Love Trap from Turin, Italy are a super-duo of sorts formed by Stefano Isaia and Marco Spigariol from the remnants of a number of different groups (Movie Star Junkies, Lame and Krano to name a few) and ‘Rosie‘ is their debut release under the Love Trap moniker. Combining elements of country and Americana musicianship in the traditional band sense alongside subtle pop sensibilities within the vocal melodies and harmonies the group have crafted a unique sound which blends the two together seamlessly.
The use of instrumentation within the songs on ‘Rosie‘ is a large contributing factor to the groups sound as they often use the traditional instruments (guitar, bass and drums) to create a solid backbone to drive the songs juxtaposed with slightly jarring piano lines to give the songs texture, this formula and a variation of it is used throughout and most evident on album single ‘Another Day, Another Sin‘ and second track ‘Huckleberry Finn‘. This isn’t to say the piano parts don’t work within the songs as they are a constituent part of the songs identity and the band’s sound and stylistically, fit really well.
The album as a body of work stems from a jam session which evolved into the 8 track album it is today and is described by the duo as a ‘stream of consciousness’ whereby the musicians were able to create the music they wanted to with no preconceptions of what it should sound like and it is rare that such a coherent collection with the stamp of originality that ‘Rosie’ has should be born from such conditions however, this is a testament to the creativity of the group but also serves as a ‘lightning in the bottle’ moment where they have captured that original magic and experimental stages of the creation process which does nothing but add to the charm of the record.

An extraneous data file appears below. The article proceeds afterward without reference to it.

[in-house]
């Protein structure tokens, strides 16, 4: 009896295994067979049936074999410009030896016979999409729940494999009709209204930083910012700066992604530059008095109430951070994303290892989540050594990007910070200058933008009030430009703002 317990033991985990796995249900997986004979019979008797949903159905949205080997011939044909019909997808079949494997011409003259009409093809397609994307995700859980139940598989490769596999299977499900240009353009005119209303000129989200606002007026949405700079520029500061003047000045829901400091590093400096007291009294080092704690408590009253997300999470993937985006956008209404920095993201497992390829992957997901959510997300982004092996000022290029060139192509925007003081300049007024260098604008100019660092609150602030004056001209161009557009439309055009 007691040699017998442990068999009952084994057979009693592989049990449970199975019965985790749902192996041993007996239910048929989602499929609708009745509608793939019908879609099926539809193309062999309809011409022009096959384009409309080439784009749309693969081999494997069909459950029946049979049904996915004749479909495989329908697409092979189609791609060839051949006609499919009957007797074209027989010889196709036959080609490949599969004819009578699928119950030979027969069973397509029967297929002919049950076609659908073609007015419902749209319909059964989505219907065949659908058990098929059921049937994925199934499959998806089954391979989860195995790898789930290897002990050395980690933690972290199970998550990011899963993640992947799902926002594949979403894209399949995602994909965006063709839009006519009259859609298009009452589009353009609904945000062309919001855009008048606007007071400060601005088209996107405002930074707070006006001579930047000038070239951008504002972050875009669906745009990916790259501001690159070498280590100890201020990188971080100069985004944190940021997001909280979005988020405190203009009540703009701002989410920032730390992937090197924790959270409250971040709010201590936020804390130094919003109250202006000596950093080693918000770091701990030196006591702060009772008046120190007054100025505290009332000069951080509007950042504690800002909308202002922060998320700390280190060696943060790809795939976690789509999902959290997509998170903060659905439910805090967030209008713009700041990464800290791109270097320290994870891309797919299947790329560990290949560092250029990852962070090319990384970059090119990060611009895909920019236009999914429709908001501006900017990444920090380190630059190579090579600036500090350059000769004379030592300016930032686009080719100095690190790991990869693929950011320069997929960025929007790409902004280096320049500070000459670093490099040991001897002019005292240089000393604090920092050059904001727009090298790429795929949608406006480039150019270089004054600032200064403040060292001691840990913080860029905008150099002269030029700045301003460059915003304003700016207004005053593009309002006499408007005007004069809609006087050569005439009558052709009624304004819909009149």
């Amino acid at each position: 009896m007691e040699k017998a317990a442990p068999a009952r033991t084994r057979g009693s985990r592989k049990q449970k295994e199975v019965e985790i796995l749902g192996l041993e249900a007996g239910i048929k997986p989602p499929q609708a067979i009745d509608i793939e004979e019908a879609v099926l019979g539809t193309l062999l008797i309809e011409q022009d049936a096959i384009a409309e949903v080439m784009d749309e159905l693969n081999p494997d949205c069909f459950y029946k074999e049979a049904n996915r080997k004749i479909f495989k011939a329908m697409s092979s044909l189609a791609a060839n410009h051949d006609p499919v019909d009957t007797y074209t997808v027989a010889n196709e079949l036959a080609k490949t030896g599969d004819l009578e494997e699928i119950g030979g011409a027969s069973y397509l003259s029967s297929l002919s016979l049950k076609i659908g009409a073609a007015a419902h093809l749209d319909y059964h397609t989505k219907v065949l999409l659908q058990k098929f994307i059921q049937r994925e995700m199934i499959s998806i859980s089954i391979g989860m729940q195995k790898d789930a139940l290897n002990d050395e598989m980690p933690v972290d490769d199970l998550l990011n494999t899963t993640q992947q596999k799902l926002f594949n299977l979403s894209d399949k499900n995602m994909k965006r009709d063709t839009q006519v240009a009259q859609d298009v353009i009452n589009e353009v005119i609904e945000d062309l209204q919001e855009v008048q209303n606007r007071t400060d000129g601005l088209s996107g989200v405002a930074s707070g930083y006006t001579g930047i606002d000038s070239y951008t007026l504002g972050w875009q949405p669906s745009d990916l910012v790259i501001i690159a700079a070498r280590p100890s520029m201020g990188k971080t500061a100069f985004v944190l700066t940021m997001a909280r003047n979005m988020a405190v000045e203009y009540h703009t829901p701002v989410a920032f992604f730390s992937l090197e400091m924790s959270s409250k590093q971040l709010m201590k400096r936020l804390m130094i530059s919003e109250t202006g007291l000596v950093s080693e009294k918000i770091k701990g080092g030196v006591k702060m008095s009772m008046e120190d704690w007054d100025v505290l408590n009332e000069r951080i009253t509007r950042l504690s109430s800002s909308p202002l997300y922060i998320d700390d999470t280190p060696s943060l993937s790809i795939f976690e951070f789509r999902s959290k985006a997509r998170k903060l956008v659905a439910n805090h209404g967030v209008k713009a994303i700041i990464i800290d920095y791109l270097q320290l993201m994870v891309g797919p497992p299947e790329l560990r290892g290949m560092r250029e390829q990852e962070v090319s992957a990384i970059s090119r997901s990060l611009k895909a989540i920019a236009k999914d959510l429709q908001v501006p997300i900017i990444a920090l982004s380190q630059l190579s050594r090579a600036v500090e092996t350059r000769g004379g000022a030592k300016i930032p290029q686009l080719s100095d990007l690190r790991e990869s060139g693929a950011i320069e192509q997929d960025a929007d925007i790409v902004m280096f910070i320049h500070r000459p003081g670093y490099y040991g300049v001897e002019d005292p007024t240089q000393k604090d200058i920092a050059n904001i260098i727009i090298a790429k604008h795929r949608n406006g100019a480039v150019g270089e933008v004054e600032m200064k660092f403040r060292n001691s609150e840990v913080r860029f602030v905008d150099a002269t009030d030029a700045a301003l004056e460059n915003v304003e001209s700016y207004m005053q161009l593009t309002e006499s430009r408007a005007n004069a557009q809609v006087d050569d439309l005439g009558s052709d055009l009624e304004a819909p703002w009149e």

Throughout the record there are a number of stand-out tracks ranging from the experimental ‘There She Blows’ which utilises a blues guitar riff whilst dialling back the piano, the laid back title track ‘Rosie’ where the erratic piano from the openers is swapped for an edgy guitar pattern to the melancholy ‘When You Were 21’ with vocal effects and a falsetto harmony generate an ethereal quality to the song alongside minimalist and spacious instrumentation an although a change of pace to the rest of the album, it fits perfectly to break up the pace and showcases the band at their most experimental and keeps the album interesting with its flow.
For a duo without any intention of recording a record and getting together to see what they could come up, ‘Rosie’ comes across as an accomplished, thoughtful debut and it is refreshing to hear an album which pushes to experiment with basic instruments and their sounds to put their own unique spin on the genre.